At the outset, many observers breezily dismissed Russian and Chinese government efforts to build more modern and sophisticated tools of international influence. In 2010, one analyst in the Columbia Journalism Review observed of Russia’s ambitions at the time that it is “unlikely there will be a need for the kind of shrill propaganda outlet that RT has been,” especially considering that “after the collapse of the Soviet Union, there was no ideology to propagate.” And another, in the Washington Post that same year, noted that there was a “dollop of Rube Goldberg” in the missteps of China’s efforts.
Indeed, authoritarians’ television and online initiatives, whose programming and editorial lines were at first stilted or disjointed, were seen as autocratic vanity projects or otherwise not worthy of serious consideration. But today’s reality is different—and the world’s democracies need to recognize that fact.
Skeptics’ dismissiveness of authoritarian influence activities led to a dangerous complacency, allowing the authoritarians, through trial and error, to refine their existing efforts and develop a much more powerful array of influence techniques. Critical to their success has been their exploitation of a glaring asymmetry: in an era of hyperglobalization, the regimes in Russia and China have raised barriers to external political and cultural influence at home while simultaneously preying upon the openness of democratic systems abroad.
Moscow and Beijing’s adjustments have been gradual but systematic. Russian officials, for their part, determined that they did not need to convince the world that their autocratic system was appealing in its own right. Instead, they realized that they could achieve their objectives by making democracy appear relatively less attractive. As former RT presenter Liz Wahl, who left the station in protest over its jaundiced coverage, has said, “After a while working for RT, you learn what stories management likes and how to tackle stories in a manner that the bosses find favorable. You come to learn that these stories must conform to a basic principle: make the U.S. and the West look bad. In doing so, you make Russia look better by comparison.” Russian information manipulation efforts have thus constituted a relentless, multidimensional attack on the prestige of democracies—the United States and leading European Union countries especially—and on the ideas underlying democratic systems.
Meanwhile, as China has dramatically expanded its economic interests and business footprint around the globe, its government has focused its influence initiatives on masking its policies and suppressing, to the extent possible, any voices beyond China’s borders that are critical of the Chinese Communist Party (CCP). According to analysis by our institution and think tank partners, Beijing’s techniques include both co-optation and manipulation, and they are targeted at the media, academia, and the policy community. The country seeks to permeate institutions in democratic states that might draw attention or raise obstacles to CCP interests, creating disincentives for any such resistance.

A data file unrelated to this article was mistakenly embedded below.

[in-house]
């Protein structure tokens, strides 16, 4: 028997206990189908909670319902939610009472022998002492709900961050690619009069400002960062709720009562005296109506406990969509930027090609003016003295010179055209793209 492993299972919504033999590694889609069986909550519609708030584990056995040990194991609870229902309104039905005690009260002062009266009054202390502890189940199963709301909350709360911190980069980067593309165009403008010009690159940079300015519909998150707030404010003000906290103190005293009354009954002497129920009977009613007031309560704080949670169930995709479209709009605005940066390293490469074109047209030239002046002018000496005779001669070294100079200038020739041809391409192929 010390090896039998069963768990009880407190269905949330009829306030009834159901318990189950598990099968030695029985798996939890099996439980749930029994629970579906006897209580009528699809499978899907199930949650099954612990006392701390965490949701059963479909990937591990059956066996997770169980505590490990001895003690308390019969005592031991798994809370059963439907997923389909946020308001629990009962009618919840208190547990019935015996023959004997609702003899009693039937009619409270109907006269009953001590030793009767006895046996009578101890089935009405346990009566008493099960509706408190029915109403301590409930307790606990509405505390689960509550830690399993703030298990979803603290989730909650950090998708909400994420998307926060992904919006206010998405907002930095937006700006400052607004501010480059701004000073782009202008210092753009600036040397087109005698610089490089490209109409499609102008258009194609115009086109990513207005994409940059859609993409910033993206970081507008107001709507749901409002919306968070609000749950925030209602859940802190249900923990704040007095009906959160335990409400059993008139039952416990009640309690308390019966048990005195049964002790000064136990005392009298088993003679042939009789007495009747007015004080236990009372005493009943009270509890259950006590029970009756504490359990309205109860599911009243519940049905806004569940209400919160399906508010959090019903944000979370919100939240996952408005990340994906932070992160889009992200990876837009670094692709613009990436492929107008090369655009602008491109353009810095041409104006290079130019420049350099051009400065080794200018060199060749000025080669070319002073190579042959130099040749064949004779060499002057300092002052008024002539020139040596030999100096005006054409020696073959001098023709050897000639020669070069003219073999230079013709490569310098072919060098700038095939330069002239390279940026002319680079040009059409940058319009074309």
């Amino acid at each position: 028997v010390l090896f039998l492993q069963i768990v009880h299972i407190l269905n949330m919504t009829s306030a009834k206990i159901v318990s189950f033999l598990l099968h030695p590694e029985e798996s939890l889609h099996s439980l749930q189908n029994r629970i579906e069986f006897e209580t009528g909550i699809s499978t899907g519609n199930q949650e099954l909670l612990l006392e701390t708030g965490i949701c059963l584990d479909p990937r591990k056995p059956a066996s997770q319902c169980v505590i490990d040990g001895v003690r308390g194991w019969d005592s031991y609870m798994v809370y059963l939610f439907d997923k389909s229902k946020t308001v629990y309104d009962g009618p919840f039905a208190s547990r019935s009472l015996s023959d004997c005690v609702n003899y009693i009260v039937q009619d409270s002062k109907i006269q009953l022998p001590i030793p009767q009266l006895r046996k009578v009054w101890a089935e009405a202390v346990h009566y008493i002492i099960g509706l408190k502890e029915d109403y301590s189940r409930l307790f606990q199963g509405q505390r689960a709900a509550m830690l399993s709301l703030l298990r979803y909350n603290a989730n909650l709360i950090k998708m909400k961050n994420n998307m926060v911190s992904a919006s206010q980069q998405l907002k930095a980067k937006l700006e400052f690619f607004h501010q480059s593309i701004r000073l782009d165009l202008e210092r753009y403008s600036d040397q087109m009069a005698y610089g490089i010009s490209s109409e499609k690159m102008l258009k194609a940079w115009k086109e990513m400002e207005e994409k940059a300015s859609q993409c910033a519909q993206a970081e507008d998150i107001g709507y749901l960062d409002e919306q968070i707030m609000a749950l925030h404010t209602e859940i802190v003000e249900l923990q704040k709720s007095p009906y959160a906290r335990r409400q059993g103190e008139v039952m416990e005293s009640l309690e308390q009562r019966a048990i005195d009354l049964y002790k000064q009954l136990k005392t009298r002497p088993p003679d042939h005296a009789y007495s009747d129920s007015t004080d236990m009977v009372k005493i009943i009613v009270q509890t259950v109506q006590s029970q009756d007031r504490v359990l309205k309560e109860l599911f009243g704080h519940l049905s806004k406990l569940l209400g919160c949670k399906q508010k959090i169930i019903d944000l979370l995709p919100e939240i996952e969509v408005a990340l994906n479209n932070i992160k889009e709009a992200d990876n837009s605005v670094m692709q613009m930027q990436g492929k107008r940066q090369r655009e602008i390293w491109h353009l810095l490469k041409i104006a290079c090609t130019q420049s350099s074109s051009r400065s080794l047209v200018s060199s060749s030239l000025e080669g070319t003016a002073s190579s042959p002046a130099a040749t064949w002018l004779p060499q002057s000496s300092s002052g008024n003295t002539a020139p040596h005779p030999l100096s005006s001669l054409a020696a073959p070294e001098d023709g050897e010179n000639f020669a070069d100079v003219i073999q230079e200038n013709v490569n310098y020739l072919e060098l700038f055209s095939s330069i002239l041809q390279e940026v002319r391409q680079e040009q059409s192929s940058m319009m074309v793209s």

Although there are differences in the shape and tone of the Chinese and Russian approaches, both stem from an ideological model that privileges state power over individual liberty and is fundamentally hostile to free expression, open debate, and independent thought.
Observers should not understand Moscow’s and Beijing’s efforts as “soft power.” They are more properly labeled “sharp power.”
Authoritarian influence efforts are “sharp” in the sense that they pierce, penetrate, or perforate the political and information environments in the targeted countries. In the ruthless new competition that is under way between autocratic and democratic states, the repressive regimes’ sharp power techniques should be seen as the tip of their dagger. These regimes are not necessarily seeking to “win hearts and minds,” the common frame of reference for soft power efforts, but they are surely seeking to manipulate their target audiences by distorting the information that reaches them.
Sharp power likewise enables the authoritarians to cut into the fabric of a society, stoking and amplifying existing divisions. Russia has been especially adept at exploiting rifts within the democracies, for example promoting narratives in Central and Eastern European countries that aim to undermine support for the EU and NATO. And unlike the blunt impact of hard power, sharp power entails a degree of stealth. Taking advantage of the open political and information environment of democracies, the authoritarians’ sharp power efforts are typically difficult to detect, meaning that they benefit from a lag time before the targeted democracies realize there is a problem.